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John Fowles Books In Order

Publication Order of Standalone Novels

The Collector (1963) Hardcover  Paperback  Kindle
The Magus (1965) Hardcover  Paperback  Kindle
The French Lieutenant's Woman (1969) Hardcover  Paperback  Kindle
Cinderella (1974) Hardcover  Paperback  Kindle
Daniel Martin (1977) Hardcover  Paperback  Kindle
The Magus Revised (1979) Hardcover  Paperback  Kindle
Mantissa (1982) Hardcover  Paperback  Kindle
A Maggot (1985) Hardcover  Paperback  Kindle

Publication Order of Non-Fiction Books

The Aristos (1964) Hardcover  Paperback  Kindle
Shipwreck (1974) Hardcover  Paperback  Kindle
Steep Holm (1978) Hardcover  Paperback  Kindle
Islands (1978) Hardcover  Paperback  Kindle
The Tree (1979) Hardcover  Paperback  Kindle
The Enigma of Stonehenge (1980) Hardcover  Paperback  Kindle
A Short History of Lyme Regis (1982) Hardcover  Paperback  Kindle
Thomas Hardy's England (1984) Hardcover  Paperback  Kindle
Lyme Regis Camera (1990) Hardcover  Paperback  Kindle
Behind the Magus (1994) Hardcover  Paperback  Kindle
Wormholes (1997) Hardcover  Paperback  Kindle
The Journals: Volume 1 (2003) Hardcover  Paperback  Kindle
The Journals: Volume 2 (2006) Hardcover  Paperback  Kindle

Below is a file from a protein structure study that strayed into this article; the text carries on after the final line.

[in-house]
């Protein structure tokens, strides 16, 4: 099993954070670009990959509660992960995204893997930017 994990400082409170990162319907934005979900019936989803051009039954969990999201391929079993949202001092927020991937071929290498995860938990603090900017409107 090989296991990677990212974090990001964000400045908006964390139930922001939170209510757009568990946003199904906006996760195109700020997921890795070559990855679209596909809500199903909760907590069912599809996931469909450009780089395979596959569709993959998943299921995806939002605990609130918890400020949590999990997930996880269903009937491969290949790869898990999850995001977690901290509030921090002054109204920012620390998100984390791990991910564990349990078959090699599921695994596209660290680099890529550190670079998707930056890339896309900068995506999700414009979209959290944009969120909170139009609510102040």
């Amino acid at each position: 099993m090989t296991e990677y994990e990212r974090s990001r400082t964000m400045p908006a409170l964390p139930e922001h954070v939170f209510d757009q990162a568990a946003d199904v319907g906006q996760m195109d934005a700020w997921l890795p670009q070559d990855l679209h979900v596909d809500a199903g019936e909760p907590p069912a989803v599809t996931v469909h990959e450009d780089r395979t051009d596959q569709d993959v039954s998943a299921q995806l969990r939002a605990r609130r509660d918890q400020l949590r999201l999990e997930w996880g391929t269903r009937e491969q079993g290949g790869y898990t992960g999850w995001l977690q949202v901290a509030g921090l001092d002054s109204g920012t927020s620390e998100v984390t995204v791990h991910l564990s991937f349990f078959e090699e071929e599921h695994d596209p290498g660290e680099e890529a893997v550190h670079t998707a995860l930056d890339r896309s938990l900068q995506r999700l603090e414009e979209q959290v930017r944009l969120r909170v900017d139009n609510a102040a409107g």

John Fowles was an internationally renowned novelist best known for writing ‘The Magus’, a bestseller that was inspired by the time the author spent on the Greek Island of Spetses.

+Biography

John Fowles was born in 1926 in Leigh-on-Sea in Essex to a family of merchants. Robert John Fowles, the author’s father, worked with a Tobacco importer (Allen & Wright). Gladys May Richards, his mother, died when he was six.

Gladys, whose family hails from Essex, met Robert at a Tennis Club after she moved to Westcliff-on-Sea. There was no reason to believe that the pair would hit it off, not only because the war had ruined Robert’s health but also because he was a decade older than Gladys.

Yet it only took the pair a year to court and marry, with Fowles coming into the world just months after that. Fowles’ earliest memories largely revolved around his cousin Peggy who, at the age of 18 when he was born, not only worked as his nursemaid but also acted as his constant companion for several years.

Because he spent the first sixteen years of his life as an only child, the author spent a lot of time reading. He was especially drawn to Richard Jefferies’ books and characters.

Following his time at Alleyn Court Preparatory School, John Fowles joined Bedford School in 1939. This was just as the Second World War was kicking off